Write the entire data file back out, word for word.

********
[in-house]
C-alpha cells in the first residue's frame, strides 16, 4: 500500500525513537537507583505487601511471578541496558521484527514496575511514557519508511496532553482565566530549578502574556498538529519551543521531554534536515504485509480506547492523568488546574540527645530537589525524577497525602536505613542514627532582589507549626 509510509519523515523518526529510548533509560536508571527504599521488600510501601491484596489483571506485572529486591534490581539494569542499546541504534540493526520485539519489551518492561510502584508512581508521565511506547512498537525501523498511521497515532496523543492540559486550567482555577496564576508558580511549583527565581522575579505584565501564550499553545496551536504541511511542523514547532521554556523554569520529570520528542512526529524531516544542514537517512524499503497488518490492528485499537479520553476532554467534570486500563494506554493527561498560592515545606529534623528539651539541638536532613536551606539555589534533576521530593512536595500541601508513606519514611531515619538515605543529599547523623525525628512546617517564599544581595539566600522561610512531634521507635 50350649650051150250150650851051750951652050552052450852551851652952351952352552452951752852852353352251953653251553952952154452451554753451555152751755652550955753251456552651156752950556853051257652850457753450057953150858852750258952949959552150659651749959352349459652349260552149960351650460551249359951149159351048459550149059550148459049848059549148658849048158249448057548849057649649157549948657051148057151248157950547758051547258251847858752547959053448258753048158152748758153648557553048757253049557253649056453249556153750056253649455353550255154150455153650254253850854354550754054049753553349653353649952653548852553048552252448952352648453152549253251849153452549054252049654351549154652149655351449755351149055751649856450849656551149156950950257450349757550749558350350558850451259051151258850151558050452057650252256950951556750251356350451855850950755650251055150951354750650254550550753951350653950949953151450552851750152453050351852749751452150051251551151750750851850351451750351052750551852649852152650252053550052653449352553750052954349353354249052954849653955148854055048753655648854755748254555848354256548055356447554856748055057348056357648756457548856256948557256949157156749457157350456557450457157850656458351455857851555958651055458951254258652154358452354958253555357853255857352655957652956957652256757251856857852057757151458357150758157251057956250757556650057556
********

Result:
[in-house]
C-alpha cells in the first residue's frame, strides 16, 4: 500500500525513537537507583505487601511471578541496558521484527514496575511514557519508511496532553482565566530549578502574556498538529519551543521531554534536515504485509480506547492523568488546574540527645530537589525524577497525602536505613542514627532582589507549626 509510509519523515523518526529510548533509560536508571527504599521488600510501601491484596489483571506485572529486591534490581539494569542499546541504534540493526520485539519489551518492561510502584508512581508521565511506547512498537525501523498511521497515532496523543492540559486550567482555577496564576508558580511549583527565581522575579505584565501564550499553545496551536504541511511542523514547532521554556523554569520529570520528542512526529524531516544542514537517512524499503497488518490492528485499537479520553476532554467534570486500563494506554493527561498560592515545606529534623528539651539541638536532613536551606539555589534533576521530593512536595500541601508513606519514611531515619538515605543529599547523623525525628512546617517564599544581595539566600522561610512531634521507635 50350649650051150250150650851051750951652050552052450852551851652952351952352552452951752852852353352251953653251553952952154452451554753451555152751755652550955753251456552651156752950556853051257652850457753450057953150858852750258952949959552150659651749959352349459652349260552149960351650460551249359951149159351048459550149059550148459049848059549148658849048158249448057548849057649649157549948657051148057151248157950547758051547258251847858752547959053448258753048158152748758153648557553048757253049557253649056453249556153750056253649455353550255154150455153650254253850854354550754054049753553349653353649952653548852553048552252448952352648453152549253251849153452549054252049654351549154652149655351449755351149055751649856450849656551149156950950257450349757550749558350350558850451259051151258850151558050452057650252256950951556750251356350451855850950755650251055150951354750650254550550753951350653950949953151450552851750152453050351852749751452150051251551151750750851850351451750351052750551852649852152650252053550052653449352553750052954349353354249052954849653955148854055048753655648854755748254555848354256548055356447554856748055057348056357648756457548856256948557256949157156749457157350456557450457157850656458351455857851555958651055458951254258652154358452354958253555357853255857352655957652956957652256757251856857852057757151458357150758157251057956250757556650057556